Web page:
Finger-walk-up-the-wall stretch improves your shoulders' range of motion.
If you're suffering from a lack of range of motion in your shoulders, incorporate the finger-walk-up-the-wall stretch. Also commonly referred to as the wall crawl, the exercise is beneficial for those who due to injury have suffered a significant decrease in their shoulders' range of motion. If you're recovering from an injury, before incorporating shoulder stretches, visit a medical professional or physical therapist.
The wall crawl is a stretch commonly assigned by physical therapists after an injury to the rotator cuff in the shoulder. By regularly incorporating it into your regimen, you'll be able to increase your shoulders' range of motion, build strength and help reduce pain. The Centers for Disease Control and Prevention recommends that healthy elderly individuals who are looking to maintain physical function incorporate finger walk up the wall stretch into their daily regimen. The Cancer Care Center at University of California San Francisco recommends the stretch for those recovering from a mastectomy.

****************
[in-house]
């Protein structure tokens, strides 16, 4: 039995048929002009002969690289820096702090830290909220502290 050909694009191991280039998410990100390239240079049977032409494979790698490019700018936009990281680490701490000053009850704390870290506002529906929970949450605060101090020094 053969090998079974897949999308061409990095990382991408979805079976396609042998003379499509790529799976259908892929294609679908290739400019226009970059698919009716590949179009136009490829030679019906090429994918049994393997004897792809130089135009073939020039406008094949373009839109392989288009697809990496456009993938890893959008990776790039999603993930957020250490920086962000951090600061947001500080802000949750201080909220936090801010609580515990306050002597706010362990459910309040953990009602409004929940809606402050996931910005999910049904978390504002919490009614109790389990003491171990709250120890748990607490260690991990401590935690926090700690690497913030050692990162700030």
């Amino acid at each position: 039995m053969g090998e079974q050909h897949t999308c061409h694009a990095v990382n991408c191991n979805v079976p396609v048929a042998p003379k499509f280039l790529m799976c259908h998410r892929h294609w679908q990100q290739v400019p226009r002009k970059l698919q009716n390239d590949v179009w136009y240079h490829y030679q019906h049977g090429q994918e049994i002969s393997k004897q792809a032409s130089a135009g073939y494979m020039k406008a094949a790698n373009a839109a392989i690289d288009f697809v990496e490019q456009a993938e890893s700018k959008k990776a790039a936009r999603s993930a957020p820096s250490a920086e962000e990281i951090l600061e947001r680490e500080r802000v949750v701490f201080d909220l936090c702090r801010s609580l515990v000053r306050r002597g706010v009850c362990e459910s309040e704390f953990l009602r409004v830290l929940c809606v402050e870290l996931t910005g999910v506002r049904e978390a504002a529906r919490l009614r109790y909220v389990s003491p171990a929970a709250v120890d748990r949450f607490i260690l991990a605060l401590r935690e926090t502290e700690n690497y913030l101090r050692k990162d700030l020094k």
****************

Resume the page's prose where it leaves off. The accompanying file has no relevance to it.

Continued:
Stand facing the wall and place your hand on the wall just above the height of your shoulder. Walk up the wall with your fingers until you feel a stretch in your shoulder. Hold this stretch for 15 to 30 seconds and then release the stretch. Repeat the stretch 10 times. If it's more comfortable, you can also perform the stretch while sitting in a chair. The CDC notes that the exercise is still effective even if you don't have a wall. Climb your fingers up an imaginary wall. The stretch can also be completed by standing perpendicular to the wall and marching up the wall with the fingers of the closest arm.
To see significant shoulder flexibility improvements, perform the 10 sets of finger-walk-up-the-wall stretch three times per day. Warm up the shoulder joints prior to stretching by performing five minutes of walking, followed by light shoulder circles. Monitor your shoulder flexibility improvements by keeping track of how far you're able to climb your fingers up the wall. Use a piece of masking tape and place it at the height at which you were able to reach. Use a pencil to write the date on each piece of tape.
Although they are not necessary, there are products available to assist with the wall crawl stretch. These products are mounted onto the wall and feature steps or rungs that are meant to be used for your fingers as they crawl. Using these products forces you to move your fingers up in set increments.